Spiritual Gifts commentary
Heb. 2:4 (NEB) God added his testimony by signs, by miracles, by manifold works of power, and by distributing the gifts of the Holy Spirit at his own will.
TEACHER / PARTICIPANT INSTRUCTIONS
The test is so constructed that even if a few questions are misunderstood it should still be accurate as a whole. The idea is not to compare results with others, but to get relative rankings for each individual. Thus, any proclivities toward bias should not matter.
It is important to tell participants in advance that the results will NOT be shared in any formal exercise. If a person wants to share the results with someone, that is OK, but there will be no pressure to do so after the test (no “exchange papers now!”) nor should anyone be nosy about anyone else’s results. This keeps people more honest with God, rather then thinking about what someone else will or might think.
Next is a letter (that we originally sent out to the initial reviewers) that describes our motive and the utility using a test format to discover spiritual gifts.
Rom 1:11 (NIV) I long to see you so that I may impart to you some spiritual gift to make you strong.
I must admit that in general I’m not real keen on tests like this, because I suspect that–at their best–they only tell us what we already know. “So why bother?” You might ask. Well, perhaps because, when correct, they allow us an opportunity to focus our thoughts for a time concerning this subject and to have confidence in the conclusions.
The problem, of course, is if and when they tell us anything novel, which is probably incorrect, and thus we might end up with confidence in a false conclusion. This is much like the effect of a palm reader, no? Only it appears so Scientific!
The objective of this test is to tell the participant what he/she already suspects is true, and I pray that it does not show up anything novel. The test format merely provides the external discipline to think these things through.
Another point of explanation about the study is that I do not think that a test format is particularly good to discern gifts.You may ask “Well what do you think is the best way to discover spiritual gifts?” Actually gifts are to be confirmed by others, by “two or three witnesses”–if you will, and not merely by self assessment.
“So, Iftests are a poor application to gifts in particular, why must we do the Spiritual Gifts Inventory?” The problem is that gifts can be confirmed by others only after they have been exercised. And for many, gifts are laying dormant. You won’t have something confirmed by others if you don’t know you can, or should, serve the body in a particular way; or if you are fearful of stepping out in faith because of doubt. The objective of this inventory is to give people confidence, through the test, that they can, and should exercise their spiritual gifts. So, this study is basically… a sophisticated kick in the pants.
Assuming most Christians know their primary gifting, the real focus then is to get people moving on dormant gifts 2-5.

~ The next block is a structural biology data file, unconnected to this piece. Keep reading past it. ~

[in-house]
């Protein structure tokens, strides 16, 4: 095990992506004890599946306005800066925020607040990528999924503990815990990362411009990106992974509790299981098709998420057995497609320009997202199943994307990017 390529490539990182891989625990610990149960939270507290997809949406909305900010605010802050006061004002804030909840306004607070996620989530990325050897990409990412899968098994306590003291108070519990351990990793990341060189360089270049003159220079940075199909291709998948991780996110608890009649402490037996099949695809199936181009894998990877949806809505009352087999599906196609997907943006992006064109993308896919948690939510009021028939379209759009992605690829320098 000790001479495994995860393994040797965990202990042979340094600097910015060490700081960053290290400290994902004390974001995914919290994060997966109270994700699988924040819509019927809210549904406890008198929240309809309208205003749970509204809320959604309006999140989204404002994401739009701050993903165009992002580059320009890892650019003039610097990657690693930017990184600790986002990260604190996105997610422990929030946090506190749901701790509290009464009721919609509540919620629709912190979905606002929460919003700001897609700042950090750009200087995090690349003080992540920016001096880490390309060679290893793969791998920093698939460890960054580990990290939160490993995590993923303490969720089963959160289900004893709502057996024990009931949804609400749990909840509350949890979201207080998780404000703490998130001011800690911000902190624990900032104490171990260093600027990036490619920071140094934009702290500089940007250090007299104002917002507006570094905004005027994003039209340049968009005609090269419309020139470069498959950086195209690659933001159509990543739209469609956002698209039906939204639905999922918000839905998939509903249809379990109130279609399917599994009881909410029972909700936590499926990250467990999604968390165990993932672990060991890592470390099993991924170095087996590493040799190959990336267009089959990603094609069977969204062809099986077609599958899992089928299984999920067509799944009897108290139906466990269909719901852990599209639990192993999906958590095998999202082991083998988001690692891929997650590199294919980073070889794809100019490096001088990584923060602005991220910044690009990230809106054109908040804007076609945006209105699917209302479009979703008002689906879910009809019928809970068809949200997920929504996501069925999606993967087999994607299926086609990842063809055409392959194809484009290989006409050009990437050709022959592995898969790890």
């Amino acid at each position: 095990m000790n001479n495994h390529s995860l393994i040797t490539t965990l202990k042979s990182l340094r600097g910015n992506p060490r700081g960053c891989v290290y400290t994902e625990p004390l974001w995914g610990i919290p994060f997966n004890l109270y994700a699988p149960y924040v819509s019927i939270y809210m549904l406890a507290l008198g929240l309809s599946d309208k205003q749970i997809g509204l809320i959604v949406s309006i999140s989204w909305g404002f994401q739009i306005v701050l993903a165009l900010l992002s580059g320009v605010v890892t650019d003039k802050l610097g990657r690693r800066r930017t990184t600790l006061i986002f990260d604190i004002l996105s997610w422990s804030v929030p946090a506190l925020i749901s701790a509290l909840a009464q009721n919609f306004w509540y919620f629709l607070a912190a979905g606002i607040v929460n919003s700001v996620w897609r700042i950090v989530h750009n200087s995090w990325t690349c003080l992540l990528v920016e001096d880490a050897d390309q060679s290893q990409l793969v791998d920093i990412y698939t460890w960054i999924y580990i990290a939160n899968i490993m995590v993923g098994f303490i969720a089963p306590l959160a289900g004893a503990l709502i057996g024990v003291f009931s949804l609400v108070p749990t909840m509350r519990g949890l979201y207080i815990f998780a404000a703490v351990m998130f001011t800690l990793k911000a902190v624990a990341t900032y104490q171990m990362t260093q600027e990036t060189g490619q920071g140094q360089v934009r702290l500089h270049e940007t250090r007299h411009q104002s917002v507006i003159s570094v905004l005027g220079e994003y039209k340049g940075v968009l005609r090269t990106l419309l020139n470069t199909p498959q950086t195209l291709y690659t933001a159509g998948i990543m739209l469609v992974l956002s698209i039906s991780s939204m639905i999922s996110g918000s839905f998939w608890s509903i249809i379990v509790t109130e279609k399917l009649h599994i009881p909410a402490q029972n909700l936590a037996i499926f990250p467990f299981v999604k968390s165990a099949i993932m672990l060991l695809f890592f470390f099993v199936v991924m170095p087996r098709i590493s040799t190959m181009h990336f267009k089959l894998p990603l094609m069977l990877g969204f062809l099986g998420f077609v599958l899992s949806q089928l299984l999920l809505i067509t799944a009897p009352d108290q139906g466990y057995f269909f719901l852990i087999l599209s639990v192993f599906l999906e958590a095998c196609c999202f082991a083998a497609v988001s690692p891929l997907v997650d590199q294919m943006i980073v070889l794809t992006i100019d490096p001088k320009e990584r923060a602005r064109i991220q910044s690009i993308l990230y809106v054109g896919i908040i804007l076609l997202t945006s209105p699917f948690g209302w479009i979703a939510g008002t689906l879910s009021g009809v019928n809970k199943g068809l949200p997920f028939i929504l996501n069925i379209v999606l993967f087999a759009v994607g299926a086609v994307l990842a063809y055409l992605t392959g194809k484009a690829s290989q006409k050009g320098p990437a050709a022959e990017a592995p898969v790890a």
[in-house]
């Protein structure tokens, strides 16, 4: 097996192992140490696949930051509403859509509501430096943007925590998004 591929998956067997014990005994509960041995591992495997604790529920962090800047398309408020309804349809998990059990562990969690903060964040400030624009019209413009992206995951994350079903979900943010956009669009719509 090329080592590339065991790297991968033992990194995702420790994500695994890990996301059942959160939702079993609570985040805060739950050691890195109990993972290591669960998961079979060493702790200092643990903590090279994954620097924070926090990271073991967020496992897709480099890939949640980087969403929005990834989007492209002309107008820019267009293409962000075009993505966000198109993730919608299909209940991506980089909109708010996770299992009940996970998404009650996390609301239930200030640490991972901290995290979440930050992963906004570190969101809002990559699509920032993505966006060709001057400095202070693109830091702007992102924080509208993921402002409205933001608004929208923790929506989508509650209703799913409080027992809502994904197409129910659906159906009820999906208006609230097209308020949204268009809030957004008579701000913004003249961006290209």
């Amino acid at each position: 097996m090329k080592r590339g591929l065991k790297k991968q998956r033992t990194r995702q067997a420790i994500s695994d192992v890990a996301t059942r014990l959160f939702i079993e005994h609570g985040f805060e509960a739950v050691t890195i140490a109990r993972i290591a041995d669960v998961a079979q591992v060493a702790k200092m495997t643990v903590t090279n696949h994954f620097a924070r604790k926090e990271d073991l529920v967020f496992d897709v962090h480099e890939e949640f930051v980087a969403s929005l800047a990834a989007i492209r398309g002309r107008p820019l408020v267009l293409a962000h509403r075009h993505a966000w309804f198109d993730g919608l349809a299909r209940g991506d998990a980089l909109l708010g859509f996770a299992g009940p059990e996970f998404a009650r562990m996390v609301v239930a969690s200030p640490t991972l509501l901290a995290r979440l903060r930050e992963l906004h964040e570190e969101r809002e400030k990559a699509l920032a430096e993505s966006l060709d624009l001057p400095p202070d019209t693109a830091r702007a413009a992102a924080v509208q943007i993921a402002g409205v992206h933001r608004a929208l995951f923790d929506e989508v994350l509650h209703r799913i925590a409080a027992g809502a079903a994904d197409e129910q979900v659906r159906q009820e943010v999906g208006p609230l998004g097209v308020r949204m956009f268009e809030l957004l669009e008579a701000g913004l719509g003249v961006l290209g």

Ther are various published tests for this?” I found them all inadequate, some a dismal waste of time. The best I came across was Kenneth Cain Kinghorn’s“Discovering your Spiritual Gifts”, but even it had two flaws, one slight and one major. When Market research tests are structured with— “honesty checks”, asking questions positively and negatively, etc., and Kinghorn was one of the few who understood the science of this. His test was very well constructed, but long! This was the slight, or minor problem. After 200 random questions and 90 minutes of his test, one tens to give up and never calculated the answers! Thistest version by Dean & Laura VanDruffprovides a statistically significant sample size without (it is hoped) exhausting the participant. The questions also are grouped by topic towards the end, which breaks up the monotony. That this reveals more of the “key” , But has little effect that late in the game.
It’s best to give the test publicly, where a leader paces the group by reading each question aloud, and then waiting 10-15 seconds for participants to write in their response, and then going on. Thus the full test would take about 45 minutes.
The more serious problem was that Kinghorn, like most, conflates spiritual gifts with Psychological tendencies. Questions and definitions in his test were thus “laced”. So in this test some of his definitions are used (when correct) and basic test order, and selections from his questions where he was focusing on “spiritual gifts” and not natural inclinations (which may be diametrically opposed) soDean & Laura wrote the rest themselves, So the test structure was condensed into fewer questions at the same time.
All this was integrated with several sources, noteworthy of which was Anthony Jordan’s Spiritual Gift’s Outline. Given how much Dean & Laura borrowed from K.C. Kinghorn it is only fair that we plug his test, even though they thought it has the problems noted above. Still, it is a good test which will likely yield the same results, and is in a nicely packaged format as well. It can be ordered from amazon.com for only about R50 .
In any case, with this long-winded introduction, I hereby submit the “Gifts Inventory” Bible Study for your review and edification.
Remember, our goal is modest: to confirm, clarity, and encourage–not to generate something novel. So, if the results of this test come out that you have the gift of “winning the lottery”, I will be quite concerned, you can be sure.
May we all grow in the gifts [charisma] of grace [charis]!
Eph. 4:8 (NIV) This is why it says: “When he ascended on high, he led captives in his train and gave gifts to men.”